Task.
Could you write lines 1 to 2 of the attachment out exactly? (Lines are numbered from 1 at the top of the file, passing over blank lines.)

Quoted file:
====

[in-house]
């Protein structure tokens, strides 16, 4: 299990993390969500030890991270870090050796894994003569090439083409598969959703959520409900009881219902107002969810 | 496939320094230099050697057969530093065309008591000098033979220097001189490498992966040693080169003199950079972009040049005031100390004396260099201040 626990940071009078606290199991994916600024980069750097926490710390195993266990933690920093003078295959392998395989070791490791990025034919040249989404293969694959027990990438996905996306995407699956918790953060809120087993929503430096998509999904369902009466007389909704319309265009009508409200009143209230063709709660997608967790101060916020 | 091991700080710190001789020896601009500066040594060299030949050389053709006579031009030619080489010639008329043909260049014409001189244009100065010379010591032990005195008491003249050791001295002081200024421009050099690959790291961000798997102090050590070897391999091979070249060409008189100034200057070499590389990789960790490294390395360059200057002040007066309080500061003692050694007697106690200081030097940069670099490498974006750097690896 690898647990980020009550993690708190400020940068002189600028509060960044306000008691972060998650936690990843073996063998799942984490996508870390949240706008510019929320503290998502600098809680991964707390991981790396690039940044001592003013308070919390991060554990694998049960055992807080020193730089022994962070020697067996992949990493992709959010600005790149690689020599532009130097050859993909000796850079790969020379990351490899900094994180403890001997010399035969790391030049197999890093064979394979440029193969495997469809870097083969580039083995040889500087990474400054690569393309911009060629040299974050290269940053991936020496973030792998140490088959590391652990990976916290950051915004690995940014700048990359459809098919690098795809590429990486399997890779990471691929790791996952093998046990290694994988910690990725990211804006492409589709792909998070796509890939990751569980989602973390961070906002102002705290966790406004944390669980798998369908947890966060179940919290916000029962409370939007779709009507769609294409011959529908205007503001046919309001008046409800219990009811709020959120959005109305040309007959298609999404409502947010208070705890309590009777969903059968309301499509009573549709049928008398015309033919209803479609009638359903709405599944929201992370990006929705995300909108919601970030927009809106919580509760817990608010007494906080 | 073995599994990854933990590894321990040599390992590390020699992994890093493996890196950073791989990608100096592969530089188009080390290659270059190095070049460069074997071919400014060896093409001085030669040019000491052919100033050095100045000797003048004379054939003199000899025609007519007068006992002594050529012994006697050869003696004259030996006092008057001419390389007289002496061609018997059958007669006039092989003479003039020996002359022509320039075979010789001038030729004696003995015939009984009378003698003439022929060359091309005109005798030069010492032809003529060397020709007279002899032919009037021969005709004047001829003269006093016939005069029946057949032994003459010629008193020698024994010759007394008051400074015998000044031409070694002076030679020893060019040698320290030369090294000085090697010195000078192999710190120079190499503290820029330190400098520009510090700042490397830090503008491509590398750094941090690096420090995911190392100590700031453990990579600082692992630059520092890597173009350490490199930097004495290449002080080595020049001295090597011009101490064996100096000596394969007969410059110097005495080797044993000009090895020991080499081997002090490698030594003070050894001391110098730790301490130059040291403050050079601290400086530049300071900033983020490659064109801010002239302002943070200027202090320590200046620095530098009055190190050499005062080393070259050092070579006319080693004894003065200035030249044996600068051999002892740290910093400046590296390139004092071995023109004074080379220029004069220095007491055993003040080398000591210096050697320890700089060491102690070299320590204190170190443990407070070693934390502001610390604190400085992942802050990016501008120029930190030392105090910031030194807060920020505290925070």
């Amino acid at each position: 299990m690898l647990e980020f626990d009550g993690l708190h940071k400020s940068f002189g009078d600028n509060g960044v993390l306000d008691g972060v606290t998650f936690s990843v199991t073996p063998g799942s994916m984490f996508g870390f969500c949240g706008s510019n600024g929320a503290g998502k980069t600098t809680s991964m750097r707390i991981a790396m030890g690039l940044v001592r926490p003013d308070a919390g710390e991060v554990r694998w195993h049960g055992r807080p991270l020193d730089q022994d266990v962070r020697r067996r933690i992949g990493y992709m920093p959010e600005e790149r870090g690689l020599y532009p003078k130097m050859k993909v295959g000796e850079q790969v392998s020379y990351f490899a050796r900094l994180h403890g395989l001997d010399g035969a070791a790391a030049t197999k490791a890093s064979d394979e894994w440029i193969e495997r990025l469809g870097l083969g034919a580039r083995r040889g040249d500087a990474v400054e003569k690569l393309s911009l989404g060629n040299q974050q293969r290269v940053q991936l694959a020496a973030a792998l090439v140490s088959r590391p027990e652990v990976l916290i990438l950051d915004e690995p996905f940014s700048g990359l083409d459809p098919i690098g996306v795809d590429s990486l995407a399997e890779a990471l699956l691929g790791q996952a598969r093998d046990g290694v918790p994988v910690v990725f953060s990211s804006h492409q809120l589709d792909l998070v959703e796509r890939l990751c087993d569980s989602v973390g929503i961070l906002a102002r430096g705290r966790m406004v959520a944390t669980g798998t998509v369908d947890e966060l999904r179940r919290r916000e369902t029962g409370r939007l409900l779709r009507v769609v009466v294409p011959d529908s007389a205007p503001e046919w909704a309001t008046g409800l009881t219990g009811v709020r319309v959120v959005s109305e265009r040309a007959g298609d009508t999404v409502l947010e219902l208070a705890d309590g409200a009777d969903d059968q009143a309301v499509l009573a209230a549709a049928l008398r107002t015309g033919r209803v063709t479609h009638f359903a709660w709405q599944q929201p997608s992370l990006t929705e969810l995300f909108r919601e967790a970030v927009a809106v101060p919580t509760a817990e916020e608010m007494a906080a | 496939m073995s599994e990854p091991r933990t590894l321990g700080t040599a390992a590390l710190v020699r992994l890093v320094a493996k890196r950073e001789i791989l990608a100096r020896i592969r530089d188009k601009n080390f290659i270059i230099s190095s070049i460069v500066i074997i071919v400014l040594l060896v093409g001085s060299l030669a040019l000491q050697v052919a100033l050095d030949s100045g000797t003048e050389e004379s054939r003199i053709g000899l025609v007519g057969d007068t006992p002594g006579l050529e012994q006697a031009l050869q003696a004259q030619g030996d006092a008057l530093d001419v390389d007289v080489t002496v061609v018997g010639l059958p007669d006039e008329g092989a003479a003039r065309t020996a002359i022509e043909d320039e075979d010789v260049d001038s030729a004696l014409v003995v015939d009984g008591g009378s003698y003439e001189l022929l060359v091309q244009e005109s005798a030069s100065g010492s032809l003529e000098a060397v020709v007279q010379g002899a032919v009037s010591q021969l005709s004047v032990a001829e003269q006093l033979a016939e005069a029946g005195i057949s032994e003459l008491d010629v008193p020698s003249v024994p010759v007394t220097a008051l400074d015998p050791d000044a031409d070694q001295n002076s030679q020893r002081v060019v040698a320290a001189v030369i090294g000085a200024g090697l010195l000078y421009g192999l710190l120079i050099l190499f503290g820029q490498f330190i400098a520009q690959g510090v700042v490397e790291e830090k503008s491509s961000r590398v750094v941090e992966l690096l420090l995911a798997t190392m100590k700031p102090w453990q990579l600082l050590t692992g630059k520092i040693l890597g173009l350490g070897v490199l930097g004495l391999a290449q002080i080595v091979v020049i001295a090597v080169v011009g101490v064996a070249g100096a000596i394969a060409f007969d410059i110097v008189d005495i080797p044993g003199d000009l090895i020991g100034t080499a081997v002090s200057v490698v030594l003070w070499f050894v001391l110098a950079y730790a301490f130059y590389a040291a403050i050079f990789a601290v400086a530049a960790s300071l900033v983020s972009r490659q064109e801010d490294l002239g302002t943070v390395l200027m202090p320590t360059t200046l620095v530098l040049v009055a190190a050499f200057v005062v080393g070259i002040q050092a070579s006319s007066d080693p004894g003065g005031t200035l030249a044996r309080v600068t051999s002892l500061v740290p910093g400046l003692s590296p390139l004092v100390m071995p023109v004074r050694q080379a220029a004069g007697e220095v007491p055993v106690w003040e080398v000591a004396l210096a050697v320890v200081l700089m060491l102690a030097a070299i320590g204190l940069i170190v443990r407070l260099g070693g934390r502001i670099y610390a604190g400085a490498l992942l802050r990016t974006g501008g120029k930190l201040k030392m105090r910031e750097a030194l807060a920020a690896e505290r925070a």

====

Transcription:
[in-house]
């Protein structure tokens, strides 16, 4: 299990993390969500030890991270870090050796894994003569090439083409598969959703959520409900009881219902107002969810 | 496939320094230099050697057969530093065309008591000098033979220097001189490498992966040693080169003199950079972009040049005031100390004396260099201040 626990940071009078606290199991994916600024980069750097926490710390195993266990933690920093003078295959392998395989070791490791990025034919040249989404293969694959027990990438996905996306995407699956918790953060809120087993929503430096998509999904369902009466007389909704319309265009009508409200009143209230063709709660997608967790101060916020 | 091991700080710190001789020896601009500066040594060299030949050389053709006579031009030619080489010639008329043909260049014409001189244009100065010379010591032990005195008491003249050791001295002081200024421009050099690959790291961000798997102090050590070897391999091979070249060409008189100034200057070499590389990789960790490294390395360059200057002040007066309080500061003692050694007697106690200081030097940069670099490498974006750097690896 690898647990980020009550993690708190400020940068002189600028509060960044306000008691972060998650936690990843073996063998799942984490996508870390949240706008510019929320503290998502600098809680991964707390991981790396690039940044001592003013308070919390991060554990694998049960055992807080020193730089022994962070020697067996992949990493992709959010600005790149690689020599532009130097050859993909000796850079790969020379990351490899900094994180403890001997010399035969790391030049197999890093064979394979440029193969495997469809870097083969580039083995040889500087990474400054690569393309911009060629040299974050290269940053991936020496973030792998140490088959590391652990990976916290950051915004690995940014700048990359459809098919690098795809590429990486399997890779990471691929790791996952093998046990290694994988910690990725990211804006492409589709792909998070796509890939990751569980989602973390961070906002102002705290966790406004944390669980798998369908947890966060179940919290916000029962409370939007779709009507769609294409011959529908205007503001046919309001008046409800219990009811709020959120959005109305040309007959298609999404409502947010208070705890309590009777969903059968309301499509009573549709049928008398015309033919209803479609009638359903709405599944929201992370990006929705995300909108919601970030927009809106919580509760817990608010007494906080 | 073995599994990854933990590894321990040599390992590390020699992994890093493996890196950073791989990608100096592969530089188009080390290659270059190095070049460069074997071919400014060896093409001085030669040019000491052919100033050095100045000797003048004379054939003199000899025609007519007068006992002594050529012994006697050869003696004259030996006092008057001419390389007289002496061609018997059958007669006039092989003479003039020996002359022509320039075979010789001038030729004696003995015939009984009378003698003439022929060359091309005109005798030069010492032809003529060397020709007279002899032919009037021969005709004047001829003269006093016939005069029946057949032994003459010629008193020698024994010759007394008051400074015998000044031409070694002076030679020893060019040698320290030369090294000085090697010195000078192999710190120079190499503290820029330190400098520009510090700042490397830090503008491509590398750094941090690096420090995911190392100590700031453990990579600082692992630059520092890597173009350490490199930097004495290449002080080595020049001295090597011009101490064996100096000596394969007969410059110097005495080797044993000009090895020991080499081997002090490698030594003070050894001391110098730790301490130059040291403050050079601290400086530049300071900033983020490659064109801010002239302002943070200027202090320590200046620095530098009055190190050499005062080393070259050092070579006319080693004894003065200035030249044996600068051999002892740290910093400046590296390139004092071995023109004074080379220029004069220095007491055993003040080398000591210096050697320890700089060491102690070299320590204190170190443990407070070693934390502001610390604190400085992942802050990016501008120029930190030392105090910031030194807060920020505290925070």